What does "chmod" mean in this context ?

Discussion in 'Mac Programming' started by fab5freddy, Mar 8, 2009.

  1. macrumors 65816

    fab5freddy

    Joined:
    Jan 21, 2007
    Location:
    Heaven or Hell
    #1
    What does "chmod" mean in this context ?

    2.) chmod click.dat to 666 using your FTP software.

    thanks !
     
  2. macrumors 603

    notjustjay

    Joined:
    Sep 19, 2003
    Location:
    Canada, eh?
    #2
    chmod is the name of a Unix command used to change file permissions.

    "666" means read/write permissions are granted for everyone. The three numbers represent a file permission code for the owner of the file, the group of users that the owner is a part of, and everyone else. The "6" is a decimal representation of a 3-bit binary code representing whether you have permission to read a file, write to the file, or execute the file (e.g. a program).

    Think of it this way: Add 4 points if you want the user to be able to read the file, 2 points if they can write to it, and 1 point if they can execute it. Access to a directory counts as 1 point as well.

    So, for example, "644" would be a code meaning that the owner of the file has full read/write access, but everyone else can only read it. "740" would mean that the owner can read/write and execute the program, the people in the same user group can read the file but not run it, and everyone else has no access at all.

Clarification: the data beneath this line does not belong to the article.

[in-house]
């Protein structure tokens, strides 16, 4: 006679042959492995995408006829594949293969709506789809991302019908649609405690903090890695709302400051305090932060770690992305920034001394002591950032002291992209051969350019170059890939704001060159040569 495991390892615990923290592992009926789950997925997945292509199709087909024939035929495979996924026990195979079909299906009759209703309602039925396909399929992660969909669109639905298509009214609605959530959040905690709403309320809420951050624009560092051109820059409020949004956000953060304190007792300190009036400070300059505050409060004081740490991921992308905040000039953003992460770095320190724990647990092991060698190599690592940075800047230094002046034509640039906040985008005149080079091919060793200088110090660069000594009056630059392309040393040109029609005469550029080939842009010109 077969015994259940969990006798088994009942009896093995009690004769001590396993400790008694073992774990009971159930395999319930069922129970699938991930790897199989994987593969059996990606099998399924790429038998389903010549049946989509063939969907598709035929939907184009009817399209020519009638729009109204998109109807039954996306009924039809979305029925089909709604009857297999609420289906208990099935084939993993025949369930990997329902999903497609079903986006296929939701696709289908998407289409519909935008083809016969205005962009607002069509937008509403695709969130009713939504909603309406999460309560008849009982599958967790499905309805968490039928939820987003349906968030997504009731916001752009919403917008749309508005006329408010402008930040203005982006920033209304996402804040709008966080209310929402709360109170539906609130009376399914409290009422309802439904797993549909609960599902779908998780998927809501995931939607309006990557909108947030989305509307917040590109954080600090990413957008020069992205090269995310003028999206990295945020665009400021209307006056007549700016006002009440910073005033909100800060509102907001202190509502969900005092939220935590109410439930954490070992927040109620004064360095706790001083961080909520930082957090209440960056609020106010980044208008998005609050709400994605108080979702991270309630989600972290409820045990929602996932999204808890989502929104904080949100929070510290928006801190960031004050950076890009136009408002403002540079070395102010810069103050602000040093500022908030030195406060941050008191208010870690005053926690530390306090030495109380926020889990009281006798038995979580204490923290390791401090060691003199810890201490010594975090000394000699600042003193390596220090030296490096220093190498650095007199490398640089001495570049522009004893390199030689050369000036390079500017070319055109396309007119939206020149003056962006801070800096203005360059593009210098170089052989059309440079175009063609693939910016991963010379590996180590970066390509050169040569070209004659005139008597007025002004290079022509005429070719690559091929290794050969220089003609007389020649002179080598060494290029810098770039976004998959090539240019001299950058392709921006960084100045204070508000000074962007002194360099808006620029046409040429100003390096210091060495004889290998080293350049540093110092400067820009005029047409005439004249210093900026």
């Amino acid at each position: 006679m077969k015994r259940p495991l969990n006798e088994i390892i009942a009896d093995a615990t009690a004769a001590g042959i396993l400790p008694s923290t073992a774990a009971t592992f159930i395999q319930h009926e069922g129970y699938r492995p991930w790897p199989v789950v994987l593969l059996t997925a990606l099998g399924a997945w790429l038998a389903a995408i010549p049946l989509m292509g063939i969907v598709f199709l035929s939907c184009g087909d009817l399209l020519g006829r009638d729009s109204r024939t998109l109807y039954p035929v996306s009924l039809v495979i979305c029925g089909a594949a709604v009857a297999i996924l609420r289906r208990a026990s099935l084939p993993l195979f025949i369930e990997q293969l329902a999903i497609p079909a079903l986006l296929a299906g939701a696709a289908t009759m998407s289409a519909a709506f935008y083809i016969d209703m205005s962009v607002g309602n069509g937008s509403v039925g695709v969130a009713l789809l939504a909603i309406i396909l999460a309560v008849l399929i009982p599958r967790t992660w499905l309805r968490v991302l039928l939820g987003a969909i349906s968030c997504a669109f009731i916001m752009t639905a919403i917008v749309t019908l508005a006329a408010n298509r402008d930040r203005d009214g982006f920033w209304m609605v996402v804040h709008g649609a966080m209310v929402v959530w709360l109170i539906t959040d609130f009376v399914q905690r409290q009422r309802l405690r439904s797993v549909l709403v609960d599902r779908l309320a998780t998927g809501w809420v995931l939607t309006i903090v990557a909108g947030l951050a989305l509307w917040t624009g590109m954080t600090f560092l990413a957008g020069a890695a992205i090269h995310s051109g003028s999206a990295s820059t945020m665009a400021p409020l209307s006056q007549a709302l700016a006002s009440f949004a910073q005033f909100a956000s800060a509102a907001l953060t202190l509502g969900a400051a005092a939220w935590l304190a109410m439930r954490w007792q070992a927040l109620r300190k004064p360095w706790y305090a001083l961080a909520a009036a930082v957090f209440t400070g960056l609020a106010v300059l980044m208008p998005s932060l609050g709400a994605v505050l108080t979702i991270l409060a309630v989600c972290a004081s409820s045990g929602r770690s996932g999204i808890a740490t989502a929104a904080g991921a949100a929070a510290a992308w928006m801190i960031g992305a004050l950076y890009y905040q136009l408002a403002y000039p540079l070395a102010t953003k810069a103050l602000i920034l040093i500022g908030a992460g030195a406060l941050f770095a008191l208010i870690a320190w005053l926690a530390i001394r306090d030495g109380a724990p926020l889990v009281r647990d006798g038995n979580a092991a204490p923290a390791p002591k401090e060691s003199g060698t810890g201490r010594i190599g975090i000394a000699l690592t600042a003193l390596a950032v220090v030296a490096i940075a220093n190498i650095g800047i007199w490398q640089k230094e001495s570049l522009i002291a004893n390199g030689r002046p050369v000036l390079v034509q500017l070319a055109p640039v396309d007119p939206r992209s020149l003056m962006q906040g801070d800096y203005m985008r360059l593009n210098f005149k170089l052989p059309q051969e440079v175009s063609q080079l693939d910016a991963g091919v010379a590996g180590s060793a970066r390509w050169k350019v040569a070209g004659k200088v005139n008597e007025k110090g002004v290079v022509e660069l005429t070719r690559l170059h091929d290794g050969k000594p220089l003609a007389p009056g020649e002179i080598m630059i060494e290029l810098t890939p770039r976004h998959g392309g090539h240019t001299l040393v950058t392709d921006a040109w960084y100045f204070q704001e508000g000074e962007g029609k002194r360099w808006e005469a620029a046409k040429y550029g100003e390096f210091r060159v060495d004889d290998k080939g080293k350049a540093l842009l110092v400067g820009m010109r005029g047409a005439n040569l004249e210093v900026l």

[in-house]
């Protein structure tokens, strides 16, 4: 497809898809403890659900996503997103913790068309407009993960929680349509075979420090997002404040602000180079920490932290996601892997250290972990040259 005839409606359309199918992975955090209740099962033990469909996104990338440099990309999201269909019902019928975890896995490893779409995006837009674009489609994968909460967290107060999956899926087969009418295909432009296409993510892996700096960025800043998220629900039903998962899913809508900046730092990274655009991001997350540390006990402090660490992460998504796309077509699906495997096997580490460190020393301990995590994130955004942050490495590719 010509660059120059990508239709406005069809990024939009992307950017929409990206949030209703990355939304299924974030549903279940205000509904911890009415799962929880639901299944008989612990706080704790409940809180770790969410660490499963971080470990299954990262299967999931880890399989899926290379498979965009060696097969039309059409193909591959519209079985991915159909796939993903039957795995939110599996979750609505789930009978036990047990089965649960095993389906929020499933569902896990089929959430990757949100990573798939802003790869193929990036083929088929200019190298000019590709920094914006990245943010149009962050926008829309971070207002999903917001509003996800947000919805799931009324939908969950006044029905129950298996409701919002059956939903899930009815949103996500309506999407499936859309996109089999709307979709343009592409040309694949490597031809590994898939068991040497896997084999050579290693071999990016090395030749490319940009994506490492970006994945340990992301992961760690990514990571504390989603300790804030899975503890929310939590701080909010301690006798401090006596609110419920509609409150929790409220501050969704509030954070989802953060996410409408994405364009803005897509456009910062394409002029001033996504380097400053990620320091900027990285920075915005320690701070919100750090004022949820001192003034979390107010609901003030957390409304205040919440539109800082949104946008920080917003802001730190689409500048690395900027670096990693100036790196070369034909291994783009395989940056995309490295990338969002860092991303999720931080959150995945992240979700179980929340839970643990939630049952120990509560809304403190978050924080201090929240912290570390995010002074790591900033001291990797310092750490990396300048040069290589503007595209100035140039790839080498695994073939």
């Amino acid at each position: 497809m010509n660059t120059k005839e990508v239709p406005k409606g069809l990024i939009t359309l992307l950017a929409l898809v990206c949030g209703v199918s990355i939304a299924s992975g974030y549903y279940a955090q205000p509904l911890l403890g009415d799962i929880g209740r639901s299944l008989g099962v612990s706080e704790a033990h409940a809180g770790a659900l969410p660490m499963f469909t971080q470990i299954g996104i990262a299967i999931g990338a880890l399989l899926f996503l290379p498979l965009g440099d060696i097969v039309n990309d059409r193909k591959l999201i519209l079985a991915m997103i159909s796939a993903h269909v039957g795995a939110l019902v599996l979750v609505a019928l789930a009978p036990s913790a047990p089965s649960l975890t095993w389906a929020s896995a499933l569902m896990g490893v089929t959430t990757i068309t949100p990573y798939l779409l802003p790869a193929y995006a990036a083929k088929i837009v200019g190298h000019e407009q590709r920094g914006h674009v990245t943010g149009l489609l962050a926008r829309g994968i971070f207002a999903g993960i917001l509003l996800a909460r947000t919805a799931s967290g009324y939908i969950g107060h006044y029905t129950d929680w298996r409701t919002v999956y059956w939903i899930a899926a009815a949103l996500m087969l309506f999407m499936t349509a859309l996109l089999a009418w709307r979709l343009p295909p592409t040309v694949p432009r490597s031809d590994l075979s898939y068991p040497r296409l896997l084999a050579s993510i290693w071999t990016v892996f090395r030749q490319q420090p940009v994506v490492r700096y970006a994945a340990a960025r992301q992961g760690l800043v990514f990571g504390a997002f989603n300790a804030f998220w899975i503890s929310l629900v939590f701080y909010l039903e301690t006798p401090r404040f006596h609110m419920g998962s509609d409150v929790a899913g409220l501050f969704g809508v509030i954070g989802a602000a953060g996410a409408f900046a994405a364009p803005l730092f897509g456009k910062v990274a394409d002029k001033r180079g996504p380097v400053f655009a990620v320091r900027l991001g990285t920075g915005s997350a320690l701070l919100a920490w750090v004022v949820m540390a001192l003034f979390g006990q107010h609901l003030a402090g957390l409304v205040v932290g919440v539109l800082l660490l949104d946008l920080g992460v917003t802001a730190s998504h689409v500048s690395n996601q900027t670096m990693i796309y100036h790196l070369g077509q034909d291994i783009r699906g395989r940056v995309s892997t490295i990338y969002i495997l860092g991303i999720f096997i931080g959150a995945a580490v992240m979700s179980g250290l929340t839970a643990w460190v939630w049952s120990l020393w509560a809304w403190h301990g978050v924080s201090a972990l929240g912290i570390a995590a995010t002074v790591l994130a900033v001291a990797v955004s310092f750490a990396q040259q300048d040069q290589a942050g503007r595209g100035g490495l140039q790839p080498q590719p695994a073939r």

If you were running the command from the Terminal, you would literally type "chmod 666 click.dat".
    You can often do this within the FTP software, and is typically required if you are, saying, uploading a script that wants to write to certain files or directories -- you need to set the permissions to allow it to do so.
     
  3. macrumors 6502

    Joined:
    Mar 7, 2006
    Location:
    Knutters Knoll, Melbourne
    #3
    It's asking you to change the permissions on the file click.dat to be readable and writable by your user, group and anyone else. Normally you'd just run the command

    chmod 666 click.dat

    in the directory the file resides in using terminal. As for the FTP bit, don't know, I haven't ftp'd since 1989.
     
  4. thread starter macrumors 65816

    fab5freddy

    Joined:
    Jan 21, 2007
    Location:
    Heaven or Hell
    #4
    Regarding FTP......Is there something better out there now,
    since you havent used FTP since 1989 ??
     
  5. macrumors 6502

    Joined:
    Mar 7, 2006
    Location:
    Knutters Knoll, Melbourne
    #5
    Perhaps I should have said that I haven't had a need to use it since 1989. I wasn't trying to be facetious.
     
  6. macrumors 68040

    lee1210

    Joined:
    Jan 10, 2005
    Location:
    Dallas, TX
    #6
    scp and sftp add encryption to authentication and transfer. FTP is unencrypted. If you don't mind someone being able to log in as you on the remote system, or you've secured the connection otherwise then FTP is fine.

    -Lee
     
  7. macrumors P6

    Peace

    Joined:
    Apr 1, 2005
    Location:
    Space--The ONLY Frontier
    #7
    A lot of apps use FTP to transfer files. Adobe Dreamweaver and other Web design apps for example.
     
  8. macrumors 6502a

    Joined:
    Mar 6, 2008
    #8
    A lot do. That doesn't make it a good idea. I'll +1 on Lee's suggestion of using scp or sftp unless it's across a VPN or other encrypted connection, at which point, yes, standard FTP is just fine.
     

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